Saturday night’s alright for frightin’

Halloween this year falls on a Saturday. This is great news for everyone and everything – candy companies, dentists, purveyors of slutty nurse costumes for adult revelers – except mailboxes. I don’t know if there are statistics to back me up on this, but I would wager that more mailboxes are brutalized when Halloween falls on a Saturday than when it falls on a weekday. Likewise, I would also argue that the Vermont State Police find a whole lot more drunken middle-aged vampires trying to figure out whether they are driving on asphalt or median on U. S. 7.


One has to presume that Saturday Halloweens are a little rowdier for everyone: The kids trick-or-treat later and the adult parties last longer.


Certainly my wife and I will be gearing up for more kids than usual at our front door. We’ve been in Lincoln well over two decades now and the two factors that affect how many trick-or-treaters we get are the day of the week on which the holiday falls and, yes, the weather. If you look at the calendar, you will see that Halloween has not fallen on a Saturday night since 1998. Leap year interfered with its falling on that day in 2004. Not only was Halloween a Saturday in 1998, it was downright balmy by the standards of Lincoln. That year it was my turn to trick-or-treat with our daughter, who was then a kindergartner, while my wife stayed home to give out the Brussels sprouts and the oysters. There is nothing like the face of a small child on Halloween when you give him a Brussels sprout or an oyster instead of a chocolate bar. (I’m kidding. We have never given out Brussels sprouts. One year we did give out handfuls of chicken bouillon cubes and claim they were caramels, but that was only because we had run out of candy and had to throw something in the bag.)


In any case, we had roughly 200 trick-or-treaters in 1998, which is at least 75 more than most years. The lowest turnout I can recall was when Halloween fell on a Tuesday and the weather was cold and rainy: We didn’t top 100.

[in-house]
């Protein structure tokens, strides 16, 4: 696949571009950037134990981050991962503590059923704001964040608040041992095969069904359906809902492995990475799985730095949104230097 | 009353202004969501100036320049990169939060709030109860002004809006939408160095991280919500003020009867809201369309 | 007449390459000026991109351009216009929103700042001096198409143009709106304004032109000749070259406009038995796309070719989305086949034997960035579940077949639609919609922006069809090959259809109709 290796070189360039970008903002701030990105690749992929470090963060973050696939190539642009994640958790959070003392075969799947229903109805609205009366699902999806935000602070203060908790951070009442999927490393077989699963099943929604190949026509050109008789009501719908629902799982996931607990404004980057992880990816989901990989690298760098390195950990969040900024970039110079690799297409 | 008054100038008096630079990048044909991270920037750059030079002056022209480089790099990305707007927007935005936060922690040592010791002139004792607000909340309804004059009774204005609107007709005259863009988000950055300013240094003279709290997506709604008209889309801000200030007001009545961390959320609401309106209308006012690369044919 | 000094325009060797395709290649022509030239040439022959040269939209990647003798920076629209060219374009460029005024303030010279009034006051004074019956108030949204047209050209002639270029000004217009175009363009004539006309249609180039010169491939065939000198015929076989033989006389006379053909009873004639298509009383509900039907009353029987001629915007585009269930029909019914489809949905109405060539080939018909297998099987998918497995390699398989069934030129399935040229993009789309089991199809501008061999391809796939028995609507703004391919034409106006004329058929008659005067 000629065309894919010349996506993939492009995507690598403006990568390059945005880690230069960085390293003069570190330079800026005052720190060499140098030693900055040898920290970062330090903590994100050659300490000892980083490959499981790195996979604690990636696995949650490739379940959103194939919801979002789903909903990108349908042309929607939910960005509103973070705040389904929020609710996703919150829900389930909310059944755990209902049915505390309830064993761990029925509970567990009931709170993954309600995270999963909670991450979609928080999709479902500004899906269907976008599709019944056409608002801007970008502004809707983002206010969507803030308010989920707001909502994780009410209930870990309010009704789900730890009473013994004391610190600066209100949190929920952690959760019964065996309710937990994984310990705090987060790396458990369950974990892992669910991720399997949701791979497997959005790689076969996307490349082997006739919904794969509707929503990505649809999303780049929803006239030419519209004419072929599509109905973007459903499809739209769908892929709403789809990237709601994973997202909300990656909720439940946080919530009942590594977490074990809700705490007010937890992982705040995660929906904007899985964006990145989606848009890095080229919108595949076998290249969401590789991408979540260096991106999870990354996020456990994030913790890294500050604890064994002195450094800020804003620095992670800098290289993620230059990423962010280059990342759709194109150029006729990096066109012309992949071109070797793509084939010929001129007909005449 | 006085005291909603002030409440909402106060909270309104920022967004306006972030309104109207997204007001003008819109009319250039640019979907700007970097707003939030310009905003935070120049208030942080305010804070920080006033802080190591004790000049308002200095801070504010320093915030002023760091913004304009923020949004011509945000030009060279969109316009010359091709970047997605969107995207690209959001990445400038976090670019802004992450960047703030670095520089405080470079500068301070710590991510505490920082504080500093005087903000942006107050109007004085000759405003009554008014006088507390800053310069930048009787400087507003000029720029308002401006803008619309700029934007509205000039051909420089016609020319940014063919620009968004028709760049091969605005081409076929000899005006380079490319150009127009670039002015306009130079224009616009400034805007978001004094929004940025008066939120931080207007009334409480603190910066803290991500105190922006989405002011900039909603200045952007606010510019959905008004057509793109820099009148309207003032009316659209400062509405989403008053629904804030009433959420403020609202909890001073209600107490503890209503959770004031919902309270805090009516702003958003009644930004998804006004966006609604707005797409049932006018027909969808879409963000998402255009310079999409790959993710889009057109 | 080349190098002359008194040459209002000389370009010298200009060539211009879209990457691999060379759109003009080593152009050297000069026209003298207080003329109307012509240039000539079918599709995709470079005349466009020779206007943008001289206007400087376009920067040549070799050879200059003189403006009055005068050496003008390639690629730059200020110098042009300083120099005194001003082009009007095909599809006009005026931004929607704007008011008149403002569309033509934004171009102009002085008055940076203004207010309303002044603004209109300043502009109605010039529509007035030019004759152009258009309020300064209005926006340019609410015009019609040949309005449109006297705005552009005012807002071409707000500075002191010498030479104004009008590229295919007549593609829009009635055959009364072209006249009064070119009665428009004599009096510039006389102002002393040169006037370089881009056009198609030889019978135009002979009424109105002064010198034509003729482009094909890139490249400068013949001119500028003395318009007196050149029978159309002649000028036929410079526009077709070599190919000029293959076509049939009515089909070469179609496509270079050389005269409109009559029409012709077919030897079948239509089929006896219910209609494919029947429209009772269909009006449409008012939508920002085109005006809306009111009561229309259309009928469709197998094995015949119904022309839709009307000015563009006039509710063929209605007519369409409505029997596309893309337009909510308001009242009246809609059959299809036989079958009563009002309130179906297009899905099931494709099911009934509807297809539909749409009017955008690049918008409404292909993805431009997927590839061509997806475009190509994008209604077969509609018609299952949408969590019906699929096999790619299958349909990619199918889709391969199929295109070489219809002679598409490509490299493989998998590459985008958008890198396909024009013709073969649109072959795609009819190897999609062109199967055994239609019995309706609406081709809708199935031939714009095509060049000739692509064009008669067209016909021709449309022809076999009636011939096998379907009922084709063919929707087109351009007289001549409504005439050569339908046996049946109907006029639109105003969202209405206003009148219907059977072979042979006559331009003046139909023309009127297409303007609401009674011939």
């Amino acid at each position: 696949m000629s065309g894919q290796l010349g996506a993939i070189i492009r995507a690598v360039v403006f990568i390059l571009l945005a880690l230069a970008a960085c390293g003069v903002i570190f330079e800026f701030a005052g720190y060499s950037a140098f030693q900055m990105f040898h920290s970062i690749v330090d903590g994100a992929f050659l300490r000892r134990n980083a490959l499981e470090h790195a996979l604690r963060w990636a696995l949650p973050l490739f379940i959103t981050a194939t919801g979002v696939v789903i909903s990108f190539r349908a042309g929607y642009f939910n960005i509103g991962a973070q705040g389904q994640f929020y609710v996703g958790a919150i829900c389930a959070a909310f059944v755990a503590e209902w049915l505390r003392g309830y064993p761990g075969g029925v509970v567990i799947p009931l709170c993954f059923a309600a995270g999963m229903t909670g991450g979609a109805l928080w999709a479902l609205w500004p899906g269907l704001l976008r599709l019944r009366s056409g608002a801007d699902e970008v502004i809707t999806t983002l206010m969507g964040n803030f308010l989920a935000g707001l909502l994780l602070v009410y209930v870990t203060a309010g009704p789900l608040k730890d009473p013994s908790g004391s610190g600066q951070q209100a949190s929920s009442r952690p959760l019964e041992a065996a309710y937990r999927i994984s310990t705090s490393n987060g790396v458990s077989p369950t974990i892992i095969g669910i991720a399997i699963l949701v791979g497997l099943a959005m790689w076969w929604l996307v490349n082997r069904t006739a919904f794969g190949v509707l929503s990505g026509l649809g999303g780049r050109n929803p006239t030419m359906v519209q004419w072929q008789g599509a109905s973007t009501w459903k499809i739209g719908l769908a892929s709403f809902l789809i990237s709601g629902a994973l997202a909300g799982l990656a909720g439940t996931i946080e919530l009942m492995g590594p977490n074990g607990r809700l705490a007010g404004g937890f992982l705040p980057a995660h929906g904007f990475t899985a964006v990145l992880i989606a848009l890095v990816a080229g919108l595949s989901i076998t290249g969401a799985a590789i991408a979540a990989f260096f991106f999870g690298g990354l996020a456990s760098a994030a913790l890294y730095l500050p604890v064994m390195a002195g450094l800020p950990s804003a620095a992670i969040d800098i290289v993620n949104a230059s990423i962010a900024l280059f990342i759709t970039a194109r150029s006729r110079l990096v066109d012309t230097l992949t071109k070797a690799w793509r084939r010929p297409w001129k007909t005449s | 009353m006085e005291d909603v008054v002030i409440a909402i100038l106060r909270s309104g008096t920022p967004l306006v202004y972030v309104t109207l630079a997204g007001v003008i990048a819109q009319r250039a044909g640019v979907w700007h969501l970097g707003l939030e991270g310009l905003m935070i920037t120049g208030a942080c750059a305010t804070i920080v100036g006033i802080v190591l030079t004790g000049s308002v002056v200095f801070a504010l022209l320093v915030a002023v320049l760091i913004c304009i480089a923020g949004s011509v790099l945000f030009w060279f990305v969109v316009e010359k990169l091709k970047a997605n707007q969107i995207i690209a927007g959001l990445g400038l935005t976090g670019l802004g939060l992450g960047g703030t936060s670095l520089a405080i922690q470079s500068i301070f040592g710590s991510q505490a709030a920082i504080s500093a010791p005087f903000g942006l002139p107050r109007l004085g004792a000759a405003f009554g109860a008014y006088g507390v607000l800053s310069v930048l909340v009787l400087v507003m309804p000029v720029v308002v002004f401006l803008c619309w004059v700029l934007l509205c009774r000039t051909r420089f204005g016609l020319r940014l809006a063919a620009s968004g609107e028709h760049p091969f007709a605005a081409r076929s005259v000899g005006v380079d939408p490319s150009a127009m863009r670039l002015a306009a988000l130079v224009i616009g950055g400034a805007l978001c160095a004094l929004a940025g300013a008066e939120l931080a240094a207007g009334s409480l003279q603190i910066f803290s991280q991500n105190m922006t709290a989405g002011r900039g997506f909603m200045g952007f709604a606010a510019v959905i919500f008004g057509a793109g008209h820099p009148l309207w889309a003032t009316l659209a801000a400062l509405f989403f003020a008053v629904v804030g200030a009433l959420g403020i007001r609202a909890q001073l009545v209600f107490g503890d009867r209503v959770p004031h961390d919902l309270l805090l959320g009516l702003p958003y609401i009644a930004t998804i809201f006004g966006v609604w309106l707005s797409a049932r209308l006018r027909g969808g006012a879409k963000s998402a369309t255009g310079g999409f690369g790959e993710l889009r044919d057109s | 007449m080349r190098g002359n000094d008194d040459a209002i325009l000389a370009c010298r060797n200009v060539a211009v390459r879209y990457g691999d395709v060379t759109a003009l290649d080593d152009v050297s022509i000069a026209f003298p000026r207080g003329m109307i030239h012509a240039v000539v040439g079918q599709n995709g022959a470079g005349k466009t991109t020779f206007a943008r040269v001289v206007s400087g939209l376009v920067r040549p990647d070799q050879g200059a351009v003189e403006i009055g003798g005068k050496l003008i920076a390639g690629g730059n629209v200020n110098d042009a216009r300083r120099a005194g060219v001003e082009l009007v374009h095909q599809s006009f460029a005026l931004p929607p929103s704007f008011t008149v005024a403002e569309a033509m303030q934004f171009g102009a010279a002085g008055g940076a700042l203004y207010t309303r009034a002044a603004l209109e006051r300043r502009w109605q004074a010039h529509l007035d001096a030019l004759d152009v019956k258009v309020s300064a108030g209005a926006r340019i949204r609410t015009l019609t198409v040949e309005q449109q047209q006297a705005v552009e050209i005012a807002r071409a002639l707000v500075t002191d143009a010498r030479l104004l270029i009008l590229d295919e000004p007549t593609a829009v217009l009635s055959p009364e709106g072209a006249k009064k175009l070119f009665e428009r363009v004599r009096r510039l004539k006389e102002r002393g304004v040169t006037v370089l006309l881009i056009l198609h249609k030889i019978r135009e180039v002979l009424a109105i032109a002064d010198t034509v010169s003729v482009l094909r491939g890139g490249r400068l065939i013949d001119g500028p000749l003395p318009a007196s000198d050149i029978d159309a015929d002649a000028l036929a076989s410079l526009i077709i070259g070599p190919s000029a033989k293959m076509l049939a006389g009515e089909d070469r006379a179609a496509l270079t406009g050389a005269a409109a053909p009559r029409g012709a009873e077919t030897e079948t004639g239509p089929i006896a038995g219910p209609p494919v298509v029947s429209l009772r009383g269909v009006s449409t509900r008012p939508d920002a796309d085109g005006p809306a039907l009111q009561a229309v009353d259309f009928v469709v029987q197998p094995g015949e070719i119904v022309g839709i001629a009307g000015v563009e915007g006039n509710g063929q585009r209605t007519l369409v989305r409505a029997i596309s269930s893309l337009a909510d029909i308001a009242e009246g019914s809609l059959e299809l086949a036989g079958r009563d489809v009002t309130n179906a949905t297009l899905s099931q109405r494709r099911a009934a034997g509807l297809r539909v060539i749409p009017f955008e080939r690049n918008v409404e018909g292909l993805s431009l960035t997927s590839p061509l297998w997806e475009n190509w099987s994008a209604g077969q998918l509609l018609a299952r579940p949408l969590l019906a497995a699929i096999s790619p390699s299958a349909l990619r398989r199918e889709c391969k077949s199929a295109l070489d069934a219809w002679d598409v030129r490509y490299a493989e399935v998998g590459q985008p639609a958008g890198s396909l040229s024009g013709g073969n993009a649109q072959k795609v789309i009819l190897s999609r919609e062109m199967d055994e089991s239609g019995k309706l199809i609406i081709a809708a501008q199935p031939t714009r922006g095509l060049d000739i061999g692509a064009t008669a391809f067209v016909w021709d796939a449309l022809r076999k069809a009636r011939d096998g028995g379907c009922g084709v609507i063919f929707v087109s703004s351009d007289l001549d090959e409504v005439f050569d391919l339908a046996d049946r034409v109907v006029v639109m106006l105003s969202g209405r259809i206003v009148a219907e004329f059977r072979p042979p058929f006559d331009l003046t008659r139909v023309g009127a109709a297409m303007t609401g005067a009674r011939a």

I have always been a big fan of Halloween, though there is something a little disturbing about the very premise of trick-or-treating: Give us stuff or else. It’s as if one night a year we want to encourage our kids to be bullies. I would never do this, but I have always wondered what would happen if in my best Al Pacino voice I said to a group of five-year-old tigers and princesses when they showed up at my door, their moms and dads beaming at them from the edge of the walkway, “So, ya think ya can threaten me? Ya think I’m just gonna toss a Reese’s peanut butter cup into your little bags there? Well, ya picked the wrong house, bucko. What are ya gonna do, soap my windows? Toilet-paper the trees in my yard? Bring it on! Gimme your best shot!”


This, of course, would only suggest to the neighborhood that I am – to use a little clinical parlance – off my meds. Besides, I really do love Halloween. When my daughter was younger, my family used to seriously decorate the house. We’d hang the four foot tall girl doll my mother gave us years ago (don’t ask) from the attic window and decapitate the four foot tall boy doll I’d had since I was a little boy (again, don’t ask). One year the girl doll used the boy’s head as a bowling ball. A local mother once told me that she didn’t bring her children by our house because it was too disturbing. I was so proud.


Now that our daughter is 15 and I am irrevocably middle-aged, we don’t decorate with quite so much enthusiasm. But with Halloween falling on that all too rare Saturday night this year, perhaps it’s time for one last hurrah. We’ll see. I may be older now. But no one who knows me really thinks I am any more mature.  


(This column originally appeared in the Burlington Free Press on October 25, 2009.) 


Chris Bohjalian

Chris Bohjalian is the author of nineteen books, including his forthcoming novel, The Sleepwalker. His other novels include the New York Times bestsellers Midwives, The Sandcastle Girls, The Guest Room, and The Double Bind.